Standards of Contract Performance

AuthorFranklin G. Snyder, Mark Edwin Burge
Unit 21
Part One
Standards of Contract Performance
When Does Breach Occur? Assume that two parties are in a valid contract,
but one party now believes the other has breached the contract. How does a lawyer
tell when a contract has been breached? Determining whether a breach has occurred
requires a standard for what it means to perform. Put another way, a legal system
could have a rule that says that to comply with a contract means one must do exactly
what one promised to do, without any deviation whatsoever. On the other hand, a
legal system could have a rule in which doing pretty much what one promised to do
getting close enoughis sufficient.
Perfect Tender. As it happens, contract law uses both of those rules. The first
is called, in modern legal parlance, the “perfect tender” rule. If a party’s tender of
performance fails in any way to meet the contract requirements, the party cannot
recover under the contract.
Over the years this first approach tended to develop
among merchants engaged in trade, where courts tended to put weight on the
expertise of business people and tended to give them credit for saying exactly what
they meant. In the words of a well-known British judge, in commercial transactions
there is “no room” for things that “are almost the same, or which will do just as well.”
Substantial Performance. Side by side with this, however, was an approach
that allowed for at least a little flexibility, especially in situations like construction
where some deviations from almost inevitable. Thus, in cases like Glacius v. Black,
50 N.Y. 145 (1872), it was held that “mere technical, inadvertent or unimportant
omissions or defects” would not amount to a breach that would allow the other party
to back out of the transaction. What counts as “technical, inadvertent or
unimportant,” however, was a matter of some dispute, and can be so today. This
approach is typically known as the “substantial performance” doctrine. The modern
American common law of contracts frequently follows the substantial performance
[Although, as we will see later when we get to damages for breach, there are altern ative
theories on which a party that has not performed perfectly can still recover something. Eds.]
doctrine, so that close-enough performance is not a breach. If that approach strikes
you as unfair to the party whose expectation is impaired, realize that courts are
reluctant to determine that a failure of performance that causes substantial prejudice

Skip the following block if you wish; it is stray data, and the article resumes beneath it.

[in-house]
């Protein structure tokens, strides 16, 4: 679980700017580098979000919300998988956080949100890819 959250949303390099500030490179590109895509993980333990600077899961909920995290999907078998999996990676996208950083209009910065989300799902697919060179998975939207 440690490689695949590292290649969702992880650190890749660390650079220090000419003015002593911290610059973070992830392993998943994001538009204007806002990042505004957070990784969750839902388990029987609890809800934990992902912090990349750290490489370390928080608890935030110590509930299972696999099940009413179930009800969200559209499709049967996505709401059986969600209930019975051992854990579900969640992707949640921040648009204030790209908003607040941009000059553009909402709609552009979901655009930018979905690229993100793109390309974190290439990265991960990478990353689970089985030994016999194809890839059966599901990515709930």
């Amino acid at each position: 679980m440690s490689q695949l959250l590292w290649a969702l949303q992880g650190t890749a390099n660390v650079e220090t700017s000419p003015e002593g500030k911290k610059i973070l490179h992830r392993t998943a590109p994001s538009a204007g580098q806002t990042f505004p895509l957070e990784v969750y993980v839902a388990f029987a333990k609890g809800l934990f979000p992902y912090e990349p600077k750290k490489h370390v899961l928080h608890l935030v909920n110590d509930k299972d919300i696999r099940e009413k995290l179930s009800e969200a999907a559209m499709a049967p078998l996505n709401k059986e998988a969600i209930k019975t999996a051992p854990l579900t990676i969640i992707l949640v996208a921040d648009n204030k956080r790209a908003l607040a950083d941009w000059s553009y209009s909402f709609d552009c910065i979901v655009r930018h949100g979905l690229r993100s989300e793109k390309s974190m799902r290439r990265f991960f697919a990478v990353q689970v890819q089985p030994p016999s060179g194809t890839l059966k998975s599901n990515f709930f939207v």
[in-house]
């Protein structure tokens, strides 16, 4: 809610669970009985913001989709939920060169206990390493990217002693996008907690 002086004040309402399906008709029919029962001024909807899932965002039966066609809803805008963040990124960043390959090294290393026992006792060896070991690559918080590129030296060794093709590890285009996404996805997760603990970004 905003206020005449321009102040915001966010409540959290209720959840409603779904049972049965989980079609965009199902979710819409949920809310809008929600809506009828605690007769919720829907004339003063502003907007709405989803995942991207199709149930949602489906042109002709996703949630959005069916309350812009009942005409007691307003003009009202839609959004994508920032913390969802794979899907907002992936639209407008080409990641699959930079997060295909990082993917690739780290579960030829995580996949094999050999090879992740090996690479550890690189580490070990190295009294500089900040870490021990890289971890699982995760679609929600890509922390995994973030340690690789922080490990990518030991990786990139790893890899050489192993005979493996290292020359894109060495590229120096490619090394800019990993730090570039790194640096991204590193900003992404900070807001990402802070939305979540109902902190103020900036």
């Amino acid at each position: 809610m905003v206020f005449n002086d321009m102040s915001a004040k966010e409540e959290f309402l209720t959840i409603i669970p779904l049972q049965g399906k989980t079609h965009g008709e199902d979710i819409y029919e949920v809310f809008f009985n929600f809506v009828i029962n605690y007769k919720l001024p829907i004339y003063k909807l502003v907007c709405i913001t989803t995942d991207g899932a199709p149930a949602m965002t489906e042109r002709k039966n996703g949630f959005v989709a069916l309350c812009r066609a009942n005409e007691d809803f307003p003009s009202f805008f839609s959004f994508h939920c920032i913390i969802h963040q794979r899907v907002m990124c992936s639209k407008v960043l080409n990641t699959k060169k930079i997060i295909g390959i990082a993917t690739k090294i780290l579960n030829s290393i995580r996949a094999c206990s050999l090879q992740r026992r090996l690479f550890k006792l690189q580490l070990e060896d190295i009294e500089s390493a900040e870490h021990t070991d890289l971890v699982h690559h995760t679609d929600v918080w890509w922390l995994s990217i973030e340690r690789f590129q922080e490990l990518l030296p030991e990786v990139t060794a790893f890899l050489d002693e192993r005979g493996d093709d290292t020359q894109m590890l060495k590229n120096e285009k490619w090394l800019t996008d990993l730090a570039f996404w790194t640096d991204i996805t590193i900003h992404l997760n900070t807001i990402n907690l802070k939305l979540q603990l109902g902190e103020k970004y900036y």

to the other party is “substantial performance” of the contract.
The UCC and Perfect Tender. When the Uniform Commercial Code was being
drafted in the 1940s, however, merchants and the lawyers who represent them were
adamant that the concept of “perfect tender” be included in the rules for sales of goods.
This fact might surprise you if you would assume merchants would like a rule that
allowed them to deliver things that did not quite meet the buyer’s specifications.
Merchants, in fact, are virtually always both buyers and sellers of goods. In their
“buyer” capacity, these merchants benefit from a strict perfect tender standard. They
do not want to be bound to accept products from its suppliers that are almost as good
as what it ordered. A computer manufacturer, for example, wants components that
are exactly what it wanted so that it can ensure that its product does exactly what
the manufacturer promises. Thus, the “perfect tender” rule has been enacted by
statute for sales of goodsat least in a one-shot (or non-installment) sale. The perfect
tender rule is now embodied in section 2-601 of the UCC, and you should now read
that section.
If the perfect tender rule strikes you as too harsh for trivial non-conformity to
the contract, realize that the rule is frequently blunted by some of the other doctrines
we have studied, such as the duty of good faith. A buyer claiming breach for a trivial
reason cannot in good faith use the trivial nonconformity as an excuse to escape the
contract with the seller where the buyer’s real reason for wanting out is that it found
a better price somewhere else. Another amelioration of the perfect tender rule is UCC
section 2-508, which gives the seller of non-conforming goods an opportunity to “cure”
the nonconformity in certain situations. Read section 2-508 to see the extent of a
seller’s right to cure.
The perfect tender rule is not applied to installment contracts; that is, contracts
where goods are delivered in separate lots instead of all at once. In such contracts,
breach requires the occurrence of a defect that “substantially impairs the value of
that installment and cannot be cured.” If you find that language to be much closer to
the common-law substantial performance doctrine, then you are correct. Read section
2-612 of the UCC for the rule on breach of installment contracts.
Advantages and Disadvantages of Both Approaches. One advantage of the
perfect tender rule is that the parties can clearly specify exactly what they want.
Another is that it provides a bright line that allows parties t o avoid litigation. One
serious disadvantage, however, is that a party may suffer an enormous loss over a
relatively minor deviation. For example, in one New York case, Dauchey v. Drake, 85
N.Y. 407 (1881), a company that was supposed to place advertisements for a patent
medicine (“Plantation Bitters & Sea Moss Farina”) in 1,075 newspaper wound up
breaching its contract because it only succeeded in getting the ads into 1,022 of them.

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